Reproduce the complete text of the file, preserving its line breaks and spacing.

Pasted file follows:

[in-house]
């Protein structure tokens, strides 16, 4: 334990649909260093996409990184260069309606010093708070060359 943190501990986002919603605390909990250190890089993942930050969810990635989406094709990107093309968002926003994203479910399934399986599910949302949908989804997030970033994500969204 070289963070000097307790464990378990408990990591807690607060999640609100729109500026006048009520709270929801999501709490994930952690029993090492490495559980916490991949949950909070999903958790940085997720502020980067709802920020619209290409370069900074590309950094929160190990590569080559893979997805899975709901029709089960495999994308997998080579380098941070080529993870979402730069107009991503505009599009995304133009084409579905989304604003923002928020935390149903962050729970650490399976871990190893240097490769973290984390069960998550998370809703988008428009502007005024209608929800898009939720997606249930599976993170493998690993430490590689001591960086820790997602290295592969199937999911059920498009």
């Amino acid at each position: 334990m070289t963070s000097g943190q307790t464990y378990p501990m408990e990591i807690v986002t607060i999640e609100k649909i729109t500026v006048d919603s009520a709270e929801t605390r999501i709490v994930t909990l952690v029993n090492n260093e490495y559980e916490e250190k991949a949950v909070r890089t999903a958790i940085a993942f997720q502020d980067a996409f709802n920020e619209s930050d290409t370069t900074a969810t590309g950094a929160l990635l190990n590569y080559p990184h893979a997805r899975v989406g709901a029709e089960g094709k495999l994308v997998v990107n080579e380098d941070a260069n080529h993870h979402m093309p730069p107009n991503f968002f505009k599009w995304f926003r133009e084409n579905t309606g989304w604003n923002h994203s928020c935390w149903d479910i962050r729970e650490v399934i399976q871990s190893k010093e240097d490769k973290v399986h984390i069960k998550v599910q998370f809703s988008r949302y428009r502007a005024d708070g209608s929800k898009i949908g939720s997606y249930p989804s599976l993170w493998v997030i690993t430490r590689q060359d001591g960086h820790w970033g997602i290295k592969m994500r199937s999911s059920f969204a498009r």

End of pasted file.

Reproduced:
[in-house]
């Protein structure tokens, strides 16, 4: 334990649909260093996409990184260069309606010093708070060359 943190501990986002919603605390909990250190890089993942930050969810990635989406094709990107093309968002926003994203479910399934399986599910949302949908989804997030970033994500969204 070289963070000097307790464990378990408990990591807690607060999640609100729109500026006048009520709270929801999501709490994930952690029993090492490495559980916490991949949950909070999903958790940085997720502020980067709802920020619209290409370069900074590309950094929160190990590569080559893979997805899975709901029709089960495999994308997998080579380098941070080529993870979402730069107009991503505009599009995304133009084409579905989304604003923002928020935390149903962050729970650490399976871990190893240097490769973290984390069960998550998370809703988008428009502007005024209608929800898009939720997606249930599976993170493998690993430490590689001591960086820790997602290295592969199937999911059920498009």
């Amino acid at each position: 334990m070289t963070s000097g943190q307790t464990y378990p501990m408990e990591i807690v986002t607060i999640e609100k649909i729109t500026v006048d919603s009520a709270e929801t605390r999501i709490v994930t909990l952690v029993n090492n260093e490495y559980e916490e250190k991949a949950v909070r890089t999903a958790i940085a993942f997720q502020d980067a996409f709802n920020e619209s930050d290409t370069t900074a969810t590309g950094a929160l990635l190990n590569y080559p990184h893979a997805r899975v989406g709901a029709e089960g094709k495999l994308v997998v990107n080579e380098d941070a260069n080529h993870h979402m093309p730069p107009n991503f968002f505009k599009w995304f926003r133009e084409n579905t309606g989304w604003n923002h994203s928020c935390w149903d479910i962050r729970e650490v399934i399976q871990s190893k010093e240097d490769k973290v399986h984390i069960k998550v599910q998370f809703s988008r949302y428009r502007a005024d708070g209608s929800k898009i949908g939720s997606y249930p989804s599976l993170w493998v997030i690993t430490r590689q060359d001591g960086h820790w970033g997602i290295k592969m994500r199937s999911s059920f969204a498009r």